My Queue

There are no Videos in your queue.

Click on the Add to next to any video to save to your queue.

There are no Articles in your queue.

Click on the Add to next to any article to save to your queue.

There are no Podcasts in your queue.

Click on the Add to next to any podcast episode to save to your queue.

You're not following any authors.

Click the Follow button on any author page to keep up with the latest content from your favorite authors.

International expansion

South African Entrepreneur, Jo Farah's 5 Tips For Scaling Globally

You might think you're ready to launch into markets abroad. But without careful planning, you could be setting your business up to fail.
South African Entrepreneur, Jo Farah's 5 Tips For Scaling Globally
Image credit: Bigstock
Founder of Sneaker LAB
4 min read
Opinions expressed by Entrepreneur contributors are their own.

You're reading Entrepreneur South Africa, an international franchise of Entrepreneur Media.

Planning is the cornerstone of any business’ operations, and it’s imperative to developing an understanding of how you’re going to make money, and when you’re going to turn profit. But there are other aspects of planning that are vital when scaling your business to the international market. 

There are five planning aspects you need to crack before you can send off that first shipment.

1. Know where you’re going

Make sure you understand the territories you want to expand into and carry out as much market research as possible. Some territories have a unique culture and way of doing business, which is what Sneaker LAB found when expanding into Japan and the USA.

Related: 7 South African Entrepreneurs Who Went From Nothing To Global Success

If you don’t understand this, you could end up spending money for very little return.

2. Start with small steps

Beware the allure of rapid growth. Rather take your time to grow and focus on expanding into one territory at a time.

Start with the territories that will offer the fastest return on your investment – this will be based on the detailed market research you’ve carried out.

The company first expanded into the Scandinavian regions – an area that responded well to our sneaker protector range due to wetter climate and our credentials as being the only Green TAG certified sneaker care product also made a big difference.

Related: 7 Lessons In Taking Your Product Global

Sneaker LAB’s expansion decisions have been based on territories that have a strong sneaker culture and consumers with disposable income. We gained traction by supplying smaller boutique stores as well as attending trade shows to create brand equity in the territory.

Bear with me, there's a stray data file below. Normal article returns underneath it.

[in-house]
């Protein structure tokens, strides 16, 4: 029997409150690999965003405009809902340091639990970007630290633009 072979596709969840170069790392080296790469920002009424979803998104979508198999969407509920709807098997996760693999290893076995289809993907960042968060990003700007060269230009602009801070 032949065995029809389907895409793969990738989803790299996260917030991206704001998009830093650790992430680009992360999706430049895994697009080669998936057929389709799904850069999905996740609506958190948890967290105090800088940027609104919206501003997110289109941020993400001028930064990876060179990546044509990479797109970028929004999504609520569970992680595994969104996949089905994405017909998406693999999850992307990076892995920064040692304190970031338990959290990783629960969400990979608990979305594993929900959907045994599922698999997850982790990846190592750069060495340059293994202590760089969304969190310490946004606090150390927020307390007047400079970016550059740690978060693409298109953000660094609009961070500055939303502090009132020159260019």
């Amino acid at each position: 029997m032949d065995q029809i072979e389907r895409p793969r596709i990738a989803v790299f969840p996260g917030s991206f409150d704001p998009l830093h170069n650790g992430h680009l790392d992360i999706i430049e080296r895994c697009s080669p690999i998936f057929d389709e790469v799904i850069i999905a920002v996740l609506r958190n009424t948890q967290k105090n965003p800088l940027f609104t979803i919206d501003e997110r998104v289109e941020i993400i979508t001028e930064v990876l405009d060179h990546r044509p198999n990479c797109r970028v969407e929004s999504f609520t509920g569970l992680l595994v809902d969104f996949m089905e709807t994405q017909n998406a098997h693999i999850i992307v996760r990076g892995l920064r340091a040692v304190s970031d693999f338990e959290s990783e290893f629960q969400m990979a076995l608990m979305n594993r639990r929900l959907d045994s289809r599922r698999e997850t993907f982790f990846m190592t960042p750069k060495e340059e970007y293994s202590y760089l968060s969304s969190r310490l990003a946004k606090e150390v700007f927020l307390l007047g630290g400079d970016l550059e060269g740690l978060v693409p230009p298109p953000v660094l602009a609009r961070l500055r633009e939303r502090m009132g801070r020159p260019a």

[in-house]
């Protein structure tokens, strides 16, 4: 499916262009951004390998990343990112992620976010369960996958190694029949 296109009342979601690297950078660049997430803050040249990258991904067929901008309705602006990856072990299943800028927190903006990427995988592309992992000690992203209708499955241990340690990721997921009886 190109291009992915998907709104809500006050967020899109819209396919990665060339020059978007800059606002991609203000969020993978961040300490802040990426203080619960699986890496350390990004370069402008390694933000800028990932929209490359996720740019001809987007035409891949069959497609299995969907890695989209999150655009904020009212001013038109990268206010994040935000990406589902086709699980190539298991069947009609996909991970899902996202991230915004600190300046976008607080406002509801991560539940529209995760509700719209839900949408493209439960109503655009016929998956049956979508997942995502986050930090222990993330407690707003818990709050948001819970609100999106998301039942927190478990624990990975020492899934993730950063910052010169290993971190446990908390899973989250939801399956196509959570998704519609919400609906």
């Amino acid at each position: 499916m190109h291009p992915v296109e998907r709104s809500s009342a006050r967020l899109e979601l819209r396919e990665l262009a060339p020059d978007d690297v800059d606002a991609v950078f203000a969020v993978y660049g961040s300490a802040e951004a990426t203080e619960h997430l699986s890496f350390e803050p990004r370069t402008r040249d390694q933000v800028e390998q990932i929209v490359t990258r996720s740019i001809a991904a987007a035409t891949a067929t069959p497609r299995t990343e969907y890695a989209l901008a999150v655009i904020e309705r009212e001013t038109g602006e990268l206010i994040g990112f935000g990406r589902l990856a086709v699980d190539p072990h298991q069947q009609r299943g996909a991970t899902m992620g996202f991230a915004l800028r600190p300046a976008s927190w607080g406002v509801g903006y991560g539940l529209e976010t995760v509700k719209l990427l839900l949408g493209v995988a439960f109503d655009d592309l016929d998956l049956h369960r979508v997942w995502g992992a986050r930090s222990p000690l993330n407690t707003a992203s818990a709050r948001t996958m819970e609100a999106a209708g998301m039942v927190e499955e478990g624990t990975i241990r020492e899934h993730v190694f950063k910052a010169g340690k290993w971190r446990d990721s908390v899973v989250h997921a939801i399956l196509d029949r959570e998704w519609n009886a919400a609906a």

3. Use your home ground advantage

Your local market is the best place to learn the skills you need to scale your business.  South Africa provided the networking opportunities and retail partners which laid the foundation for our growth.

When Sneaker LAB started, our products were a non-existent category in the retail space – while you could buy shoe cleaner in grocery stores, it wasn’t available in the store with your sneakers.

Our local partnerships taught us about retail operations and how to reach our consumers.

Related: The Growth Mindset That Has Taken This Local Company Global

This knowledge has been the building blocks we used to scale globally and any business should focus on getting their process flawless with local retailers before expanding.

4. Find a support team

Choose distributors who are passionate about your product. When you’re a smaller brand, you can become just a page in a catalogue of a big distributor.

We chose to rather go with smaller distributors who bought into our brand ethos. As Sneaker LAB grew, we eventually moved to bigger partners that could support our scale.

5. Build brand equity

We realised we had to keep investing in our brand equity to crack the international market. People need to know who you are in order for consumers to buy your brand and for retailers to stock it.

Related: How Bertus Albertse Built an R80-Million Global Business From His Living Room

In hindsight, I would have incorporated public relations into our marketing plan earlier to help build brand equity, credibility and protect our brand.

Some of our international competitors tried to copy our product; our stronger marketing and communications plan helped to ensure we had the brand equity that made their attempts unsuccessful.

You might not have a big budget when you’re starting out, but that shouldn’t stop you – a large amount of Sneaker LAB’s marketing plan is based online, through social media, to help build global brand equity.

Related: How COLONYLive Went From Local Startup To Global Platform

More from Entrepreneur

Jason's expertise and experience can help you with storytelling, motivation, and pitching your business to media.
Jumpstart Your Business. Entrepreneur Insider is your all-access pass to the skills, experts, and network you need to get your business off the ground—or take it to the next level.
Are you paying too much for business insurance? Do you have critical gaps in your coverage? Trust Entrepreneur to help you find out.

Latest on Entrepreneur